In the wake of over two million dollars in budget reductions, UCSB cut 160 classes this quarter, leaving many students battling for a seat in campus classrooms and lecture halls.

This cut amounts to an 8 percent course reduction when compared to last year’s curriculum, and officials say more than 75 sections also hit the chopping block to offset the budget shortfall. Furthermore, campus crowding has also taken a toll on the race for units, with the student count up from 18,180 to 19,033 over the past year.

“The number of courses doesn’t even tell the whole story,” David Marshall, executive dean of the College of Letters and Science, said. “There are over 75 fewer sections, putting more of a burden on the professors while, at the same time, leaving less room open for students.”

This time last year, only 3.3 percent of students were under the 12-unit threshold, but due to this quarter’s shrinking class schedule, that number has raised 0.5 percent.

Mary Nisbet, acting dean of the College of Letters and Science, said the combination of budget woes and increased enrollment is taking its toll on crashers.

“There’s no question that students have had a hard time getting into classes,” Nisbet said. “And a combination of the budget cuts and the higher number of students enrolled isn’t making it any easier.”

In an effort to minimize the effects of budget cuts for those facing graduation deadlines, the College of Letters and Science has begun allowing students to enroll in online courses from alternative institutions to obtain general education requirements.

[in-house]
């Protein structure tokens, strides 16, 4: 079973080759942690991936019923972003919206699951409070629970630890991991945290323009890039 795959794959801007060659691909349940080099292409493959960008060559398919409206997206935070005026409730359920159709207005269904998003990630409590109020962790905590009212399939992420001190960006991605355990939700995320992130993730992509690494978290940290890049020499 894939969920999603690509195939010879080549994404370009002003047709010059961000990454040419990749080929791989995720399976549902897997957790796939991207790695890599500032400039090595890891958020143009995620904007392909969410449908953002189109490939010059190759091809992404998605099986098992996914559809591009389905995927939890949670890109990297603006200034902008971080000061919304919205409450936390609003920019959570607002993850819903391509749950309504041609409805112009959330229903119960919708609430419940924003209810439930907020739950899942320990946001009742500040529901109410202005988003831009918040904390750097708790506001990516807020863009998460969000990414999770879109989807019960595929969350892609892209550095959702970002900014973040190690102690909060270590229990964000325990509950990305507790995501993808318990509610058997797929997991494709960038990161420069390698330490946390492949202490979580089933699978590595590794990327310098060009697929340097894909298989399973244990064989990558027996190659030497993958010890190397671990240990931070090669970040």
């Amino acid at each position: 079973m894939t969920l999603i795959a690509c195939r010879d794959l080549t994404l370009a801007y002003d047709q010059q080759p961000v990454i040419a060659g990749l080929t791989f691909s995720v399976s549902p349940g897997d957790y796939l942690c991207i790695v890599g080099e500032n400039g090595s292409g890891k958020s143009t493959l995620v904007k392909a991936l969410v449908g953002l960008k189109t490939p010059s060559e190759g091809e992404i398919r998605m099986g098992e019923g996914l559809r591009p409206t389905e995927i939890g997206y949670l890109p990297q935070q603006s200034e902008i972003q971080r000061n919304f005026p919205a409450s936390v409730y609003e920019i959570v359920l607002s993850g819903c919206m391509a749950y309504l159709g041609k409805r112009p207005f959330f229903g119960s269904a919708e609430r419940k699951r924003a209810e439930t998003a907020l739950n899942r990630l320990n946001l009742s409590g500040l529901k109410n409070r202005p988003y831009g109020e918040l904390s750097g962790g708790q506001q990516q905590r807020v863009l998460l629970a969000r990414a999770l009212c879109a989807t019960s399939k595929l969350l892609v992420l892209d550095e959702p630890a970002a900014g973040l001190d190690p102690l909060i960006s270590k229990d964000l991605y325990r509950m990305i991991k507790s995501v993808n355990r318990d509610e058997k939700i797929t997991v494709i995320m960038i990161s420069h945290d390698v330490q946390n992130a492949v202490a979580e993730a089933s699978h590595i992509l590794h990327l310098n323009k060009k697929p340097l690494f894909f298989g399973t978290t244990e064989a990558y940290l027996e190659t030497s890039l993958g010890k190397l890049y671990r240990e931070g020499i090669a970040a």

“It’s a plan that we have implemented in the past,” Nisbet said. “But it is decided on a case-by-case basis and it’s definitely not a guaranteed method to bolster unit totals.”

Despite measures aimed at cushioning the blow of the budget, Marshall said there is still much more to be dealt with.

“We still have not weathered the worst of it,” Marshall said. “This winter will be worse than fall and this spring worse than winter.”

Sarah Bennett, a fourth-year communication major, said that the first session of her feminist studies class had more students on the wait list than were officially enrolled.

“Luckily, I was able to add the class on G.O.L.D.,” she said. “I got there with time to spare and got only floor room. There’s just not enough space to meet students’ academic interests or needs anymore.”

Despite financial issues, Marshall said the university is trying its best to cater to students.

“The departments and faculty have been heroic, using new pedagogical approaches to accommodate students,” he said.